was computer music. The first computer piece that Dong composes, Flying Apples (1994), experiments with algorithms. There is one main timbre in the piece, which sounds something like a slightly metallic piano. Dong says she was attracted to the visual, abstract, patterns of sound that the algorithms created. Moments in her later computer music would mirror this aesthetic. When Dong began to compose more regularly again, she deems the pieces during this time as her “Chinese music” period. Being exposed to so many new types of music, Dong held on to the musical language she knew well to keep from becoming disoriented. Most of her pieces of this time use heterophonic imitation rather than western counterpoint, are inspired by folk songs or tales, or are written for traditional Chinese instruments. One example of this is Pangu’s Song (1998) written for alto flute/flute and percussion. Pangu is the giant in Chinese mythology that separates heaven and earth with a great swing of his axe. He held them separate for eighteen thousand years, then was laid to rest, his breath becoming the wind, his eyes the moon and the sun, his body the mountains, his veins the rivers, his sweat the rain, and the creatures carried by the wind over his body become human beings. The piece is not a narrative of the myth, but evokes an earthy sound with use of the alto flute and frequent flutter-tones, which has a breathy timbre closer to a bamboo flute. The percussion also evokes the natural world with use of woodblock, Chinese bass drum, and Tibetan bowl. Other pieces during this period include Blue Melody (1993), written for flute, clarinet, violin, cello, and piano and was inspired by a folk song collected in a remote village, and Three voices (1998) written for zheng, erhu, and xiao. In these pieces, there is a conscious effort to sound Chinese, even within the framework or orchestration of Western art music.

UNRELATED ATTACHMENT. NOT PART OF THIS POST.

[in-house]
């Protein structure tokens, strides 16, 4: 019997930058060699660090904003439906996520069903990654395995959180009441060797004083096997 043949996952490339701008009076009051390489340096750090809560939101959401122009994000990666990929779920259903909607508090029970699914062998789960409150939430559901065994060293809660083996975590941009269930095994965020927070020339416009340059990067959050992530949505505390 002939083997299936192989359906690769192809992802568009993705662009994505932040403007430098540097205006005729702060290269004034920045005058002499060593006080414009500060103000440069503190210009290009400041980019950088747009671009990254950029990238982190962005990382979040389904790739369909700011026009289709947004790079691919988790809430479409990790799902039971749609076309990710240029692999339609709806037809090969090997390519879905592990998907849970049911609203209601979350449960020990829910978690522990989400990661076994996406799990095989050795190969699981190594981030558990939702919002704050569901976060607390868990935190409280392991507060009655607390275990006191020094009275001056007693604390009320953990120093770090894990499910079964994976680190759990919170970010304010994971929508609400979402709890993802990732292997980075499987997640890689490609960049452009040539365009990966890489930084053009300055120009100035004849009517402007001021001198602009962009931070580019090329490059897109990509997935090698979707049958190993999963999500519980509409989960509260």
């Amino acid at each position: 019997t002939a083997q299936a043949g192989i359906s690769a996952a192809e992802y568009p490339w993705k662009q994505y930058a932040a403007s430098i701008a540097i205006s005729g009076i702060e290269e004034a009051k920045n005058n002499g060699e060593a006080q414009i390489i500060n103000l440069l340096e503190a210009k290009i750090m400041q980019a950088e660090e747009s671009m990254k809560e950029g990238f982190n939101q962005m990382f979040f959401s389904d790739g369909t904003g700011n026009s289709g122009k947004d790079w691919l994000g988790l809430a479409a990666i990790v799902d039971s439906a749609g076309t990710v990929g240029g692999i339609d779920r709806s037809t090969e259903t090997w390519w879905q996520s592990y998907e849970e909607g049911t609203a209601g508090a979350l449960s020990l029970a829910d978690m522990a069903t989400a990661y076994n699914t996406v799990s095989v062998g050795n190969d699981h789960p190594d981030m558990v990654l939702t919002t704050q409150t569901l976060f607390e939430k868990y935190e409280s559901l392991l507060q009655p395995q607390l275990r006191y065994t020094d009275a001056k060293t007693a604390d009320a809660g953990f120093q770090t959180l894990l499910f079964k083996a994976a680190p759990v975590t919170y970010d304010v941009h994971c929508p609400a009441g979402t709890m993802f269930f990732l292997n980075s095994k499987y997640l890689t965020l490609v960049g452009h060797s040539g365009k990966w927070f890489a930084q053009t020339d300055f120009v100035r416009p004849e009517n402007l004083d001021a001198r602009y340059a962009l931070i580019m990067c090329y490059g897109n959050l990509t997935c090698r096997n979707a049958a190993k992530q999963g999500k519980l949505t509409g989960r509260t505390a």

In 1998 Dong met the composer Gyorgy Ligeti. Their first encounter is an interesting anecdote. Standford was hosting a reception for Ligeti‟s visit to campus, which Dong attended. She remembers Ligeti walking up to her and asking directly and immediately, “How many people died in the student movement?” Dong answered, “Isn‟t one enough?”, and Ligeti walked away. Ligeti must have been moved or at least interested in her reply, because later in the day they had quite q bit conversation with each other. Although Dong admits that it is difficult to pin-point the direct influence of Ligeti on her musical compositions, she says that Ligeti affected her life in a more philosophical way on a deeper level. At the time, Dong‟s English was poor, however she never felt that the two had trouble communicating with one another. Although 40 years her senior, Ligeti‟s experiences in Romania/Hungary and his presence of the Soviet invastion of Czech were similar to Kui‟s in China during the student movments, and when sharing their experiences, they often felt that “history was repeating itself.” Dong does admit one conversation with Ligeti that did directly affect her identity as a composer. When Ligeti asked her what kind of composer she wanted to be known as, she replied “a Chinese composer”. He then asked her why she wanted to be a Chinese composer. Dong could not provide a clear reason or justify herself. After that conversation, Dong began to questioning her identity as a composer and why she felt the need to make her music recognizably Chinese. This marked the beginning of Dong‟s compositions that began testing the boundaries of what was Chinese and what was Western in her music. In these pieces, she creates a clash between sounds of each culture rather than limit herself to writing “Chinese” music within a Western art music context. Dong‟s computer piece Crossing is representative of this period. In this piece, the jarring